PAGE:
Leeds is demonstrating how an established food partnership has enabled a strong coronavirus response, whilst still working to change to our food system.
Since it was formed in 2016, FoodWise Leeds (formerly the Leeds Food Partnership) has brought together Leeds City Council, Leeds Food Aid Network (FAN), the University of Leeds, Fareshare Yorkshire and a range of other organisations to improve access to healthy, sustainable and sufficient food for all in the city. The partnership’s work across a range of food issues, from food poverty and nutrition to supporting local businesses earnt the partnership a Sustainable Food Cities Bronze award in 2019.
Emma Strachan, Health Improvement Specialist at Leeds City Council, has seen the partnership’s work pay off, particularly with regards to food poverty. “FoodWise Leeds has helped to strengthen partnership working to combat food poverty and insecurity in the city, bringing together a range of partners to take a collective approach” says Emma. “Food has always been recognised as a cross cutting priority for Leeds City Council across the spectrum from poverty, diet-related ill-health, nutritional care, waste, climate change, tourism and public safety. However, since the establishment of FoodWise Leeds, the historic siloed working has evolved into more joined-up action across Council Teams and with a wider range of partners.”
173,000 residents in Leeds are thought to be living in poverty, and data from Leeds FAN shows that 33,645 people accessed a foodbank in 2018/19. That’s a 21% increase on the previous year. It’s why food insecurity in particular is a strong priority for the council. It’s also a key focus of the Leeds Poverty Truth Commission – an initiative aiming to bring people with experience of poverty to the heart of the city’s work to tackle inequality. Leeds FAN, Fareshare Yorkshire, and Rethink Food, all FoodWise Leeds members, have long been a source of support for local food providers, including foodbanks, soup kitchens, schools and churches, and built a strong network between them.
The coronavirus crisis was only going to compound Leeds’ challenges with food insecurity. Yet years of collaboration have put local agencies in a good place to respond. Leeds City Council was quick to draw on a range of third sector partners for support. Since 16th March this year, it has chaired a weekly emergency food provision meeting, involving a range of third sector partners including FoodWise Leeds.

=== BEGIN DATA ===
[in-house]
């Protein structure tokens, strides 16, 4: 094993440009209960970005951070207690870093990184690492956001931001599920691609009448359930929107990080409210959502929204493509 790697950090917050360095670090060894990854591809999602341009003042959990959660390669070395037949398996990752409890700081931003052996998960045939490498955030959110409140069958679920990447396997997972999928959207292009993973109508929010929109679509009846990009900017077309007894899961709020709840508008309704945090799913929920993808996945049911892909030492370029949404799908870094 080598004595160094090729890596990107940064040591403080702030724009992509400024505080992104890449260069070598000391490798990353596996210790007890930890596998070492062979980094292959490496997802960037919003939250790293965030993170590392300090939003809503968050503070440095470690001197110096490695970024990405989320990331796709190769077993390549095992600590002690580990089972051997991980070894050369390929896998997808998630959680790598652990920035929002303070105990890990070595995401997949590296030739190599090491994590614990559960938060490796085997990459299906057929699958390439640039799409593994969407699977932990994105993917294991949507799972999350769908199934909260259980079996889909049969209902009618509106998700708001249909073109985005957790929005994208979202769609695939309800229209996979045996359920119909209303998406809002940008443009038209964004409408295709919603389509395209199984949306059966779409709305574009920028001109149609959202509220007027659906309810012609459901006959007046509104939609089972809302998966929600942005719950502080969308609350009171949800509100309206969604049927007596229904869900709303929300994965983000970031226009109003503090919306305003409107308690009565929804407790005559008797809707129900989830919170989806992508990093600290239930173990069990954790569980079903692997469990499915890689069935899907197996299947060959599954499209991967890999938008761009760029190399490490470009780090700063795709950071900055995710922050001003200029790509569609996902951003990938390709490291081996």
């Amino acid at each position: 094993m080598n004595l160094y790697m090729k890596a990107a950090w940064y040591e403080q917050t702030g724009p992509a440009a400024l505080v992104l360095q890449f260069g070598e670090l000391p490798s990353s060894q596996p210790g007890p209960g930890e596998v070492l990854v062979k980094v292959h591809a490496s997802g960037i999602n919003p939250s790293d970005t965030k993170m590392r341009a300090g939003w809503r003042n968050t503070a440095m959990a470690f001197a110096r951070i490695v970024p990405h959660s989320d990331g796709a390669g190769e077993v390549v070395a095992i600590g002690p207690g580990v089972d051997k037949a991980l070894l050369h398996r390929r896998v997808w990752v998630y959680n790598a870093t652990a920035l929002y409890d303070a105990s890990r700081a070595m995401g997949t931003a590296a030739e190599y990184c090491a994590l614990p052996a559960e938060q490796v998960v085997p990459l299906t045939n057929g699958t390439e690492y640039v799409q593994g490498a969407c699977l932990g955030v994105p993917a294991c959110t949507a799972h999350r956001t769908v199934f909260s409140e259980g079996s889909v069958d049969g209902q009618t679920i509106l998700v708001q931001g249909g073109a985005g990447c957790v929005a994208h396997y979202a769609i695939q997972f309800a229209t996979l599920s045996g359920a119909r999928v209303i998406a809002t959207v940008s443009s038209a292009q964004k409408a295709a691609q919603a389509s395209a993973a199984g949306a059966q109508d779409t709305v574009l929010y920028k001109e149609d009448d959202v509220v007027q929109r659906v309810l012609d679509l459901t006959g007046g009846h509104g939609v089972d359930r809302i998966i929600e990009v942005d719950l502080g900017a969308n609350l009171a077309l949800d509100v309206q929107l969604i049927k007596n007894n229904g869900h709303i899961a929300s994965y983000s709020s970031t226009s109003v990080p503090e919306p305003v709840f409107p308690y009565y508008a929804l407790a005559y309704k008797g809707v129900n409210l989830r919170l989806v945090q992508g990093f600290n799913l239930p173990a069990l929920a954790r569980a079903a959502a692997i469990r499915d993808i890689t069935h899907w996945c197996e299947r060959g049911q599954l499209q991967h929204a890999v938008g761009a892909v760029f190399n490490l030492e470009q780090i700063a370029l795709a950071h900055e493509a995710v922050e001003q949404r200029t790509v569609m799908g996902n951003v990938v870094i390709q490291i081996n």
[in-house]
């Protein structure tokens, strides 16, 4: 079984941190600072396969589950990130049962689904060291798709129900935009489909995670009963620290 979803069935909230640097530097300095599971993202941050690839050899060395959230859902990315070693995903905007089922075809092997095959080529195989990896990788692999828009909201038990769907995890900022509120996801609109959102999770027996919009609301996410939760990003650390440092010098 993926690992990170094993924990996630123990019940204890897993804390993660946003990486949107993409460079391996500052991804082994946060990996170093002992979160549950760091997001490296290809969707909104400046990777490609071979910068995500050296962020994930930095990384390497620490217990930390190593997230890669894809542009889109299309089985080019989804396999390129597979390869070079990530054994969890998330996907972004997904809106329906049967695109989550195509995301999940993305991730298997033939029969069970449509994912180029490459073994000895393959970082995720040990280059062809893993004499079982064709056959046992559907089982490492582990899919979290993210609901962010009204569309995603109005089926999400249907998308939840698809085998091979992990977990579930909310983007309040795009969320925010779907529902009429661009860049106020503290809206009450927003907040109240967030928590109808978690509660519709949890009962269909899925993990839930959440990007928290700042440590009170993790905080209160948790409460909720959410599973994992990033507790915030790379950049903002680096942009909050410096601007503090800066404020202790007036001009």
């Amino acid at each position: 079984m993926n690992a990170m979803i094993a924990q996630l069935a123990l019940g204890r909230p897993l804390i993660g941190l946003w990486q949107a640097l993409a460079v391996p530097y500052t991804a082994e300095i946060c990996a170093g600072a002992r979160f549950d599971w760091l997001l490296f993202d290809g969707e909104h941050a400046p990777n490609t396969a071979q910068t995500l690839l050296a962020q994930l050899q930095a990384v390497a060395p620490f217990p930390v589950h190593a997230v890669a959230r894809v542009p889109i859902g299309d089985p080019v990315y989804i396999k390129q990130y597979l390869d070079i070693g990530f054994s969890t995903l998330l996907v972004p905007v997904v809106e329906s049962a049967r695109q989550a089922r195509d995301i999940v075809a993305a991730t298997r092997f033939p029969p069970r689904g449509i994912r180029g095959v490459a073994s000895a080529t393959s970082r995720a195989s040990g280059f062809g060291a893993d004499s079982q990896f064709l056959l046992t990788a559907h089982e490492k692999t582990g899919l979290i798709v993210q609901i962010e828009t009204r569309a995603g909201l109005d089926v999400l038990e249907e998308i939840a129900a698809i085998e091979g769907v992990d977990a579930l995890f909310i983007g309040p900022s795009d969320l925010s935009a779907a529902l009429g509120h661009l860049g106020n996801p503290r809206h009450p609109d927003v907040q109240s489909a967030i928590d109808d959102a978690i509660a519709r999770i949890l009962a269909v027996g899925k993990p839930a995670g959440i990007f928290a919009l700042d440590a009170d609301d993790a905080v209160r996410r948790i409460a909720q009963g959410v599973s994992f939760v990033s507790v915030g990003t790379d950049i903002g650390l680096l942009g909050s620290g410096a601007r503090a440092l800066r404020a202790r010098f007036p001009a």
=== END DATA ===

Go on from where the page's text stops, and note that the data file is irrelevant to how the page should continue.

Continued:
As well as providing local insight to these weekly meetings, partners have been key to the Council’s Emergency Food Response (EFR) system designed to help Leeds’s most vulnerable residents access free and paid-for food during the crisis. Residents can access support via a helpline and local welfare support services. Local organisations are playing a key role in referring people to the system. Once referrals are made, residents’ needs are rated according to the urgency of their situation. Those in highest need are delivered food parcels via a central warehouse facility jointly operated by the Council, Fareshare and Rethink Food. At the peak of the crisis the warehouse was delivering 4, 691 parcels a week, which has decreased week on week to 2, 436 as of July 10, with a total of 51, 662 parcels delivered so far. Other residents are signposted to one of 27 local Community Care Hubs. Led by third sector organisations with the help of 2000 local volunteers, each hub is responding to the different needs of their neighbourhoods, yet all offer emergency food provision.
Working with Leeds FAN, We Care Leeds, a network of local business leaders, helped deliver food boxes containing locally donated food to vulnerable people across the city. Leeds FAN made 711 referrals to the service between 19th March and early May, and WCL took further referrals via a Facebook page. £30,000 was raised for the project from donations.
The ongoing EFR system operates alongside Leeds City Council’s work with schools to ensure that vulnerable children continue to access free school meals. Schools have offered a range of support from meals to be collected daily, weekly food hamper or supermarket vouchers. By the end of May, the council’s catering service was able to deliver 82,339 daily grab bags and 19,536 weekly hampers. Some schools have signed up to national voucher scheme providing parents were entitled to a £15 weekly voucher for each eligible child.
As a diverse city, agencies in Leeds have been collaborating to help residents access food which meets their cultural needs. Local charities Hamara and Give a Gift have established Cultural Food Hubs. These services are helping households access produce including fresh fruit and veg, pulses, seasoning, oils and flours that are specific to a range of communities in Leeds.